Some stand alone threads on forums have reached fame and notability such as the "I am lonely will anyone speak to me" thread on MovieCodec.com's forums, which was described as the "web's top hangout for lonely folk" by Wired Magazine
A forum consists of a tree-like directory structure. The top end is "Categories". A forum can be divided into categories for the relevant discussions. Under the categories are sub-forums and these sub-forums can further have more sub-forums. The topics (commonly called threads) come under the lowest level of sub-forums and these are the places under which members can start their discussions or posts. Logically forums are organized into a finite set of generic topics (usually with one main topic) driven and updated by a group known as members, and governed by a group known as moderators. It can also have a graph structure. All message boards will use one of three possible display formats. Each of the three basic message board display formats: Non-Threaded/Semi-Threaded/Fully Threaded, has its own advantages and disadvantages. If messages are not related to one another at all a Non-Threaded format is best. If a user has a message topic and multiple replies to that message topic a semi-threaded format is best. If a user has a message topic and replies to that message topic, and replies to replies, then a fully threaded format is best.
Internally, Western-style forums organize visitors and logged in members into user groups. Privileges and rights are given based on these groups. A user of the forum can automatically be promoted to a more privileged user group based on criteria set by the administrator. A person viewing a closed thread as a member will see a box saying he does not have the right to submit messages there, but a moderator will likely see the same box granting him access to more than just posting messages.
An unregistered user of the site is commonly known as a guest or visitor. Guests are typically granted access to all functions that do not require database alterations or breach privacy. A guest can usually view the contents of the forum or use such features as read marking, but occasionally an administrator will disallow visitors to read their forum as an incentive to become a registered member.[note 1] A person who is a very frequent visitor of the forum, a section or even a thread is referred to as a lurker and the habit is referred to as lurking. Registered members often will refer to themselves as lurking in a particular location, which is to say they have no intention of participating in that section but enjoy reading the contributions to it.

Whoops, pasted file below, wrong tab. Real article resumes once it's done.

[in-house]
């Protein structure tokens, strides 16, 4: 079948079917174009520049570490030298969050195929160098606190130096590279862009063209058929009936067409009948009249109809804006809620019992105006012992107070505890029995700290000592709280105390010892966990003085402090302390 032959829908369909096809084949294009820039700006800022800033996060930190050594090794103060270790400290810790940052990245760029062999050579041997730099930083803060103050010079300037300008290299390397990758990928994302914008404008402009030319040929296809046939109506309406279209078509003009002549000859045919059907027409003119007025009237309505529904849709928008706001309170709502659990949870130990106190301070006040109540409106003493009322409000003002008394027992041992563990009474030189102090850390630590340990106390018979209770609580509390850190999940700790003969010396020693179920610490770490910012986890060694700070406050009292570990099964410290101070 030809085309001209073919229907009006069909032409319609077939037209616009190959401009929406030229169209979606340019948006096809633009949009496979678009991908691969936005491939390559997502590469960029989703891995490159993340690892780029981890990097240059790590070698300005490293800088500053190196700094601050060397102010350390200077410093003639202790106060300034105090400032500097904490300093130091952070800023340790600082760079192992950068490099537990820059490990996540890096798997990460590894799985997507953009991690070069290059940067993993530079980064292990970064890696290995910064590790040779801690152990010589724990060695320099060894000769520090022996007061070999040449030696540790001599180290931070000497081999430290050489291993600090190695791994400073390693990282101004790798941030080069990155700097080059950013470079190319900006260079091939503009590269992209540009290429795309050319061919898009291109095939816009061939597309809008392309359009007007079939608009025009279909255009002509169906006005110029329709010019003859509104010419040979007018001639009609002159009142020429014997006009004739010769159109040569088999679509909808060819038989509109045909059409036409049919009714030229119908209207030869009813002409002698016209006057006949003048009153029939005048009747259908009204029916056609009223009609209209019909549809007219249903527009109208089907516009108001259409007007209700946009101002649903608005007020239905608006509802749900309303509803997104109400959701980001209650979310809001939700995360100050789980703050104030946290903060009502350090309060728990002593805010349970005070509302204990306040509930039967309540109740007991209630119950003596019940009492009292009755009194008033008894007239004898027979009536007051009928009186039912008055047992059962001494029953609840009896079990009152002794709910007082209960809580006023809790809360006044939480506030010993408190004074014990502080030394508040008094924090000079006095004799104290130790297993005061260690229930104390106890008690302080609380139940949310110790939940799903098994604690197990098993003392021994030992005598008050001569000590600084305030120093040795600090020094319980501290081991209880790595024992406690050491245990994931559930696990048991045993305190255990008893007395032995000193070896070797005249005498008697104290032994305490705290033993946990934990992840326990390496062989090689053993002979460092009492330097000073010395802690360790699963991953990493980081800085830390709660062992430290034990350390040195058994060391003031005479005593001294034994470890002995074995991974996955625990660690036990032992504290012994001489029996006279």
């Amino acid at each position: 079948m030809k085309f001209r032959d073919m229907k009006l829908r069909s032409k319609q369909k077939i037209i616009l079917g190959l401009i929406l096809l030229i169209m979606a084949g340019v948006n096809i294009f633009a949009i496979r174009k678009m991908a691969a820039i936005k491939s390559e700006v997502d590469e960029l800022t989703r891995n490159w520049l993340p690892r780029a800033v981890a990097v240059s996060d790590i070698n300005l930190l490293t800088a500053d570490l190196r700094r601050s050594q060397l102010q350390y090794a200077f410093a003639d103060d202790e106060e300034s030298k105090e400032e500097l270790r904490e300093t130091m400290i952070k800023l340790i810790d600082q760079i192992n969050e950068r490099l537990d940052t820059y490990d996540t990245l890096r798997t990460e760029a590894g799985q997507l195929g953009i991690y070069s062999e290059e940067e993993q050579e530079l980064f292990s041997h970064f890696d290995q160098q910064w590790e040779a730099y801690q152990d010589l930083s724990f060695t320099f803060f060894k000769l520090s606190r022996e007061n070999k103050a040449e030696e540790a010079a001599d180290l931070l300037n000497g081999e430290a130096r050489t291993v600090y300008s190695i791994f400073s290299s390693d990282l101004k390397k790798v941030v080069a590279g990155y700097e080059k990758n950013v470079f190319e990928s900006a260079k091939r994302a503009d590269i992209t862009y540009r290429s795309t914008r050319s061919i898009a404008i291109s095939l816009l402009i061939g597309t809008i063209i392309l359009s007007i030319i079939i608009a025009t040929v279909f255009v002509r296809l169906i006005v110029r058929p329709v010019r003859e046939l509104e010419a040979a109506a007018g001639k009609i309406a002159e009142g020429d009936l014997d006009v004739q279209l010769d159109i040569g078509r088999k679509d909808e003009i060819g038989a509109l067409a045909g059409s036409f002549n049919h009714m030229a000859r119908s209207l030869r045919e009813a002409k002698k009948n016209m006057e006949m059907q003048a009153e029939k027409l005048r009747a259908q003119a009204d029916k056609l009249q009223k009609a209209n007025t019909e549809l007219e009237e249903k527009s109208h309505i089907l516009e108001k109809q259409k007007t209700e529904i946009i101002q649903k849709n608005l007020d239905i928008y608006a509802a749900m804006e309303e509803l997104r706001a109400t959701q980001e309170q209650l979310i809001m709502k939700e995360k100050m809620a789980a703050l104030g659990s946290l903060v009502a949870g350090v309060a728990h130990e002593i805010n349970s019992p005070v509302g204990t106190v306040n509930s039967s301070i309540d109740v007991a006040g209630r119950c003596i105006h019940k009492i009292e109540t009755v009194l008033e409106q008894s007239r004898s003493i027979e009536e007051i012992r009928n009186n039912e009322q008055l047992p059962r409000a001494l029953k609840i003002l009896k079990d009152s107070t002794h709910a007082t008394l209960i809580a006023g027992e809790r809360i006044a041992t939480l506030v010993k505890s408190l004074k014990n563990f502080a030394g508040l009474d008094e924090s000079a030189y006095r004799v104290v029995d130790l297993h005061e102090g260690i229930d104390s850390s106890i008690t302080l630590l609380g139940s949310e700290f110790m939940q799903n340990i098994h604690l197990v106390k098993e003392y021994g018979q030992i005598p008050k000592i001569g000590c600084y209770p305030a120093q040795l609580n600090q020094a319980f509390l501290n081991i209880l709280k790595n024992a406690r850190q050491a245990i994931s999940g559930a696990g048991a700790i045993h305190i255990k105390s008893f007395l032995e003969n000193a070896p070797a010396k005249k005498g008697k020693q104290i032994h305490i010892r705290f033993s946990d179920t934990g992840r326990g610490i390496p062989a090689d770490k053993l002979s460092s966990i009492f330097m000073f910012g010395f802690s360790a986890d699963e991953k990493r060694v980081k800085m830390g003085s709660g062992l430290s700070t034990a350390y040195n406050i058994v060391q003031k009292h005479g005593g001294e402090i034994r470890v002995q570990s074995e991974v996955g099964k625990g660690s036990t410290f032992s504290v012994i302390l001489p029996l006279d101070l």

The moderators (short singular form: "mod") are users (or employees) of the forum who are granted access to the posts and threads of all members for the purpose of moderating discussion (similar to arbitration) and also keeping the forum clean (neutralizing spam and spambots etc.). Moderators also answer users' concerns about the forum, general questions, as well as respond to specific complaints. Common privileges of moderators include: deleting, merging, moving, and splitting of posts and threads, locking, renaming, stickying of threads, banning, suspending, unsuspending, unbanning, warning the members, or adding, editing, removing the polls of threads. "Junior Modding", "Backseat Modding", or "Forum copping" can refer negatively to the behavior of ordinary users who take a moderator-like tone in criticizing other members.
Essentially, it is the duty of the moderator to manage the day-to-day affairs of a forum or board as it applies to the stream of user contributions and interactions. The relative effectiveness of this user management directly impacts the quality of a forum in general, its appeal, and its usefulness as a community of interrelated users.